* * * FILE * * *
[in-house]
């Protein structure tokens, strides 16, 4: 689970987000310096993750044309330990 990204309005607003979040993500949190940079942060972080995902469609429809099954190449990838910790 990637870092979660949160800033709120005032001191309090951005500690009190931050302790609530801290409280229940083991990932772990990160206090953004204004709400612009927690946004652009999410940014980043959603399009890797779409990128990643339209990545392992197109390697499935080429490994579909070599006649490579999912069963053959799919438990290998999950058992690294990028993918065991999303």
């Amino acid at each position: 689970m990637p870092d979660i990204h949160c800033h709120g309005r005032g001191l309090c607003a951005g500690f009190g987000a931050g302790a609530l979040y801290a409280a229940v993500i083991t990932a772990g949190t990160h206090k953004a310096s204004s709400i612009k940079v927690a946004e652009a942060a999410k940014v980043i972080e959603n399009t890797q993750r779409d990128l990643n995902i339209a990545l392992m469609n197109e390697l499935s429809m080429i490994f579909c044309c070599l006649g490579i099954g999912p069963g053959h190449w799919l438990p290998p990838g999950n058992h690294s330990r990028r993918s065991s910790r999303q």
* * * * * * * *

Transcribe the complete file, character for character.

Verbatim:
[in-house]
């Protein structure tokens, strides 16, 4: 689970987000310096993750044309330990 990204309005607003979040993500949190940079942060972080995902469609429809099954190449990838910790 990637870092979660949160800033709120005032001191309090951005500690009190931050302790609530801290409280229940083991990932772990990160206090953004204004709400612009927690946004652009999410940014980043959603399009890797779409990128990643339209990545392992197109390697499935080429490994579909070599006649490579999912069963053959799919438990290998999950058992690294990028993918065991999303």
């Amino acid at each position: 689970m990637p870092d979660i990204h949160c800033h709120g309005r005032g001191l309090c607003a951005g500690f009190g987000a931050g302790a609530l979040y801290a409280a229940v993500i083991t990932a772990g949190t990160h206090k953004a310096s204004s709400i612009k940079v927690a946004e652009a942060a999410k940014v980043i972080e959603n399009t890797q993750r779409d990128l990643n995902i339209a990545l392992m469609n197109e390697l499935s429809m080429i490994f579909c044309c070599l006649g490579i099954g999912p069963g053959h190449w799919l438990p290998p990838g999950n058992h690294s330990r990028r993918s065991s910790r999303q």